&& operand_equal_p (TYPE_SIZE (TREE_TYPE (arg0)),
 					   TYPE_SIZE (TREE_TYPE (arg1)), flags)))
+		  && (TYPE_MAIN_VARIANT (TREE_TYPE (TREE_OPERAND (arg0, 0)))
+		      == TYPE_MAIN_VARIANT (TREE_TYPE (TREE_OPERAND (arg1, 0))))
 		  && (TYPE_MAIN_VARIANT (TREE_TYPE (TREE_OPERAND (arg0, 1)))
 		      == TYPE_MAIN_VARIANT (TREE_TYPE (TREE_OPERAND (arg1, 1))))
 		  && OP_SAME (0) && OP_SAME (1));
Index: gcc/tree.c
===================================================================
--- gcc/tree.c.orig	2010-09-21 05:42:27.137424998 -0300
+++ gcc/tree.c	2010-09-21 05:44:20.498430669 -0300
@@ -6791,20 +6791,21 @@  iterative_hash_expr (const_tree t, hashv
 	return val;
       }
     case MEM_REF:
-      {
-	/* The type of the second operand is relevant, except for
-	   its top-level qualifiers.  */
-	tree type = TYPE_MAIN_VARIANT (TREE_TYPE (TREE_OPERAND (t, 1)));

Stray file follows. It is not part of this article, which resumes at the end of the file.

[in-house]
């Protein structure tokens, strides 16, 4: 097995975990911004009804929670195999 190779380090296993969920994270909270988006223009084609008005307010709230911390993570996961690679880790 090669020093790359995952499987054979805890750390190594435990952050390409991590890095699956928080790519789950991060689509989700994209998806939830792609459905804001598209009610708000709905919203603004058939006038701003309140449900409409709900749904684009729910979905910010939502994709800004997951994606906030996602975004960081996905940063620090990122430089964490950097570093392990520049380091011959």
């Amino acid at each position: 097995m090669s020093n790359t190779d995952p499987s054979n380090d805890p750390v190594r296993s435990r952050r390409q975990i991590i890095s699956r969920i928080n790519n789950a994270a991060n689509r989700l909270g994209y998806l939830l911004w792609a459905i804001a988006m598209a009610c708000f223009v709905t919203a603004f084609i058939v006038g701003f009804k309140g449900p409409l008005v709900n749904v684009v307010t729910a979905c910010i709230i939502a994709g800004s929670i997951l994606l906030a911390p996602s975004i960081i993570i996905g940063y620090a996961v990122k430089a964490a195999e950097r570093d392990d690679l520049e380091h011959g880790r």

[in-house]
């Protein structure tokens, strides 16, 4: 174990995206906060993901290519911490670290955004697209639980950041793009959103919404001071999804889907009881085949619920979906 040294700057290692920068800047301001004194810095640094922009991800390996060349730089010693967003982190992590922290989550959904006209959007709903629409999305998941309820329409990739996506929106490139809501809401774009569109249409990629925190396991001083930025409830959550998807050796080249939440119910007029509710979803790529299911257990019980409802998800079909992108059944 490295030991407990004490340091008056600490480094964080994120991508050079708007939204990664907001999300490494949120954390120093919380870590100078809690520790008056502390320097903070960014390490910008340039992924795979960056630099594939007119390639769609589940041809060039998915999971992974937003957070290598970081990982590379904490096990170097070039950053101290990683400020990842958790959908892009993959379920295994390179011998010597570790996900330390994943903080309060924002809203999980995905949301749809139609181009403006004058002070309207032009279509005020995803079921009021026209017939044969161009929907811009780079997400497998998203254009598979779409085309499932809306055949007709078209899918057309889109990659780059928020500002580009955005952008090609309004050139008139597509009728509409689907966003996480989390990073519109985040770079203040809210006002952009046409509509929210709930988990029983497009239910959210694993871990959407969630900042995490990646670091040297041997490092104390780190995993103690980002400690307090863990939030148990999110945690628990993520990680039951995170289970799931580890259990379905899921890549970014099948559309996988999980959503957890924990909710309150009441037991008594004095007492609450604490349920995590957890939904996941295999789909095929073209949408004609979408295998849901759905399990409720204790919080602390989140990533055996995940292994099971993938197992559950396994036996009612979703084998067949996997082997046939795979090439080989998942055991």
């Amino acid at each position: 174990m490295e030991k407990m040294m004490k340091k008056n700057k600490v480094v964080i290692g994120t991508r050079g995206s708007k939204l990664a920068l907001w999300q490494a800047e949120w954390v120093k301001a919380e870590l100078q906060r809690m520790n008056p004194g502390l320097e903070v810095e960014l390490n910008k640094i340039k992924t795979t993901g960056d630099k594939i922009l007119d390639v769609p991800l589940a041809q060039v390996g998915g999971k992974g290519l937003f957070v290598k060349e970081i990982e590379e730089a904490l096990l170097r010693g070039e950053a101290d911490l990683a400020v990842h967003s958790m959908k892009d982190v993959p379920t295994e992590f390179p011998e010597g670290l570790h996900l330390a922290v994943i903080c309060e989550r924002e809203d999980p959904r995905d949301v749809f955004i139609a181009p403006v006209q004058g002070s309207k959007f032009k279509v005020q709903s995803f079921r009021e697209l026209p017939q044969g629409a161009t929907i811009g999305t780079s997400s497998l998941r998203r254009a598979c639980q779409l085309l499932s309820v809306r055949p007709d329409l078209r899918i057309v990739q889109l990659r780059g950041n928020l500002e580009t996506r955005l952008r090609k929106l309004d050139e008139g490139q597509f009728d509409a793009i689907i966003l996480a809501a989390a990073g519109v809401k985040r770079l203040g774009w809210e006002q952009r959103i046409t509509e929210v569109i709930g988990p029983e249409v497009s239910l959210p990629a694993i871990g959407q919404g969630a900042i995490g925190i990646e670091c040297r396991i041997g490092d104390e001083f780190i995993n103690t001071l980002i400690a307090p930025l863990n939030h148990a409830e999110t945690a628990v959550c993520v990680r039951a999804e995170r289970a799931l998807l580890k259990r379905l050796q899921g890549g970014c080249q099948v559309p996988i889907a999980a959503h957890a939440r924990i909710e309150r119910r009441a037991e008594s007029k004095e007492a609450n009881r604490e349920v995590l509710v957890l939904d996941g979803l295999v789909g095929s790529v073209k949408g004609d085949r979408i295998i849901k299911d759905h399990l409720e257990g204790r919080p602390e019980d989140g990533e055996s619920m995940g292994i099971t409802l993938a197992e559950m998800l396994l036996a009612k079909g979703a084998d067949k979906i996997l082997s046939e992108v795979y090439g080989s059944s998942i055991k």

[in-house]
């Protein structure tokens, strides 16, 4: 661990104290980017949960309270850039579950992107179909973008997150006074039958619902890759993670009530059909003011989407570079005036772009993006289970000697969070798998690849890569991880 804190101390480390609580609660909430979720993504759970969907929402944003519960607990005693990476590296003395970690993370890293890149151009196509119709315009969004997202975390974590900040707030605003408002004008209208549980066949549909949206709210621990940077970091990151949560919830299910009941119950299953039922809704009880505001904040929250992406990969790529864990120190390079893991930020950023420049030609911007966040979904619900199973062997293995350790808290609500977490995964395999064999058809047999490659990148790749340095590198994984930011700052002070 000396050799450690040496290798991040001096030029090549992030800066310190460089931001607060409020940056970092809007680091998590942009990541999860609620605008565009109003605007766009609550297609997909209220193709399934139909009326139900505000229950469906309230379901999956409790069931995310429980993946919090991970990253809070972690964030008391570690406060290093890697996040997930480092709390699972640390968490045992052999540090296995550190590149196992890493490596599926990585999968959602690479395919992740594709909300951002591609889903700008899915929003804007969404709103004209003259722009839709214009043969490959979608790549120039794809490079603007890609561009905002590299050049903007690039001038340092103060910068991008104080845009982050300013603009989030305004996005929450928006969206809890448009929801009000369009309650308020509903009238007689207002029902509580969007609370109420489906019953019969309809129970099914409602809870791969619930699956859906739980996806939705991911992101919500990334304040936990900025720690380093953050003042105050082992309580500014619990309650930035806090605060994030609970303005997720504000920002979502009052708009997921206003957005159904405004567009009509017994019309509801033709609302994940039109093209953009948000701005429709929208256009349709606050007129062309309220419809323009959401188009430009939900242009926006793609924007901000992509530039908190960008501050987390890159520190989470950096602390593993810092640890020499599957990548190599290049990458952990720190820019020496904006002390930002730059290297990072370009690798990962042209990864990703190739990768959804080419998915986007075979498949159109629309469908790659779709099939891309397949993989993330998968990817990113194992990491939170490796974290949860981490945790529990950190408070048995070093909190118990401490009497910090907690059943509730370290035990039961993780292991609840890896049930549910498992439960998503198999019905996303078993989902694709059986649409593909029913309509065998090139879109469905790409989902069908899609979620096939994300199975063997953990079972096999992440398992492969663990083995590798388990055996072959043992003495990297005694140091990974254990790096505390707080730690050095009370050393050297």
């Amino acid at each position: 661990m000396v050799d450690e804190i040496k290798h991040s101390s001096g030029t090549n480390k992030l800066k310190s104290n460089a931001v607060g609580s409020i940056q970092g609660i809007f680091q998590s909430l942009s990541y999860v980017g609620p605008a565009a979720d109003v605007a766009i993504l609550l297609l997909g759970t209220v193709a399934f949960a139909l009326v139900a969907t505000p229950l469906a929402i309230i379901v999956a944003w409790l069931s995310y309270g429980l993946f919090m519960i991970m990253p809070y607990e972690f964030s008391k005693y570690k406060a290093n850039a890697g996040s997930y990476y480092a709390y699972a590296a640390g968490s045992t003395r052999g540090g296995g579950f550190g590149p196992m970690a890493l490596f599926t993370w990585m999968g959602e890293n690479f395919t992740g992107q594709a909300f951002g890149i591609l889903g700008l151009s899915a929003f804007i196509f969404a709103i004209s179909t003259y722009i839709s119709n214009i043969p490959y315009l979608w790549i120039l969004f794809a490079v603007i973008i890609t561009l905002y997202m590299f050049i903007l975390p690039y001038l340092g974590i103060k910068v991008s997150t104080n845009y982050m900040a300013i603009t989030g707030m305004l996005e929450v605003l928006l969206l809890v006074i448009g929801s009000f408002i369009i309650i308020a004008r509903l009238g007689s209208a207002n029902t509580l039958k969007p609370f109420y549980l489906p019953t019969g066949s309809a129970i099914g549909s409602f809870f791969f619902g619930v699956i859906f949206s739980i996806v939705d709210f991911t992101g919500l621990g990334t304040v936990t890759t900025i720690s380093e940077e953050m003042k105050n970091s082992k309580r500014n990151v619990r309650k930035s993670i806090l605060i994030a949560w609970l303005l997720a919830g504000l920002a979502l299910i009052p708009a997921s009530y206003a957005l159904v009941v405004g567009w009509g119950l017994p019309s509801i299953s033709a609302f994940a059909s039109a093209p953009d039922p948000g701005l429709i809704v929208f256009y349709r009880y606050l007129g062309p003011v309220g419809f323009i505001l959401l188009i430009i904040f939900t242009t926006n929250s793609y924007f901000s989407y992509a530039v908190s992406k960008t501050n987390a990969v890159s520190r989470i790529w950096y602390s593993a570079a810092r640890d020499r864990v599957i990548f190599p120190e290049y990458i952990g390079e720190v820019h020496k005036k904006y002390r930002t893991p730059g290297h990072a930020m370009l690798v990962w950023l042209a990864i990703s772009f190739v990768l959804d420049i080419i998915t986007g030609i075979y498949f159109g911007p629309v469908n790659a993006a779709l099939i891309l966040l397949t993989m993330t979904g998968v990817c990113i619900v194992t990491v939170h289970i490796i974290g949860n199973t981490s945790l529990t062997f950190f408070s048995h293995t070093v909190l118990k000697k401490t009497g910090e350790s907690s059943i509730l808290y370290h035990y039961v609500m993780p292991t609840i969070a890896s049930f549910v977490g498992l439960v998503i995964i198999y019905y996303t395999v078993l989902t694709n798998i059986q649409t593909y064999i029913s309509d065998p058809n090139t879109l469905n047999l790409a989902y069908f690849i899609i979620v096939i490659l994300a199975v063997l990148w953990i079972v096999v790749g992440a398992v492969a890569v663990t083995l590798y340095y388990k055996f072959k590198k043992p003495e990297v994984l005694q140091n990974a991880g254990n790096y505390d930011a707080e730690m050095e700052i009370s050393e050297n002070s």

-
-	val = iterative_hash_object (TYPE_HASH (type), val);
-
-	/* We could use the standard hash computation from this point
-	   on.  */
-	val = iterative_hash_object (code, val);
-	val = iterative_hash_expr (TREE_OPERAND (t, 1), val);
-	val = iterative_hash_expr (TREE_OPERAND (t, 0), val);
-	return val;
-      }
+      for (i = 0; i <= 1; i++)
+	{
+	  /* The types of the operands are relevant, except for their
+	     top-level qualifiers.  */
+	  tree type = TYPE_MAIN_VARIANT (TREE_TYPE (TREE_OPERAND (t, i)));
+
+	  val = iterative_hash_object (TYPE_HASH (type), val);
+	}
+
+      /* We could use the standard hash computation from this point
+	 on.  */
+      val = iterative_hash_object (code, val);
+      val = iterative_hash_expr (TREE_OPERAND (t, 1), val);
+      val = iterative_hash_expr (TREE_OPERAND (t, 0), val);
+      return val;
     case FUNCTION_DECL:
       /* When referring to a built-in FUNCTION_DECL, use the __builtin__ form.
 	 Otherwise nodes that compare equal according to operand_equal_p might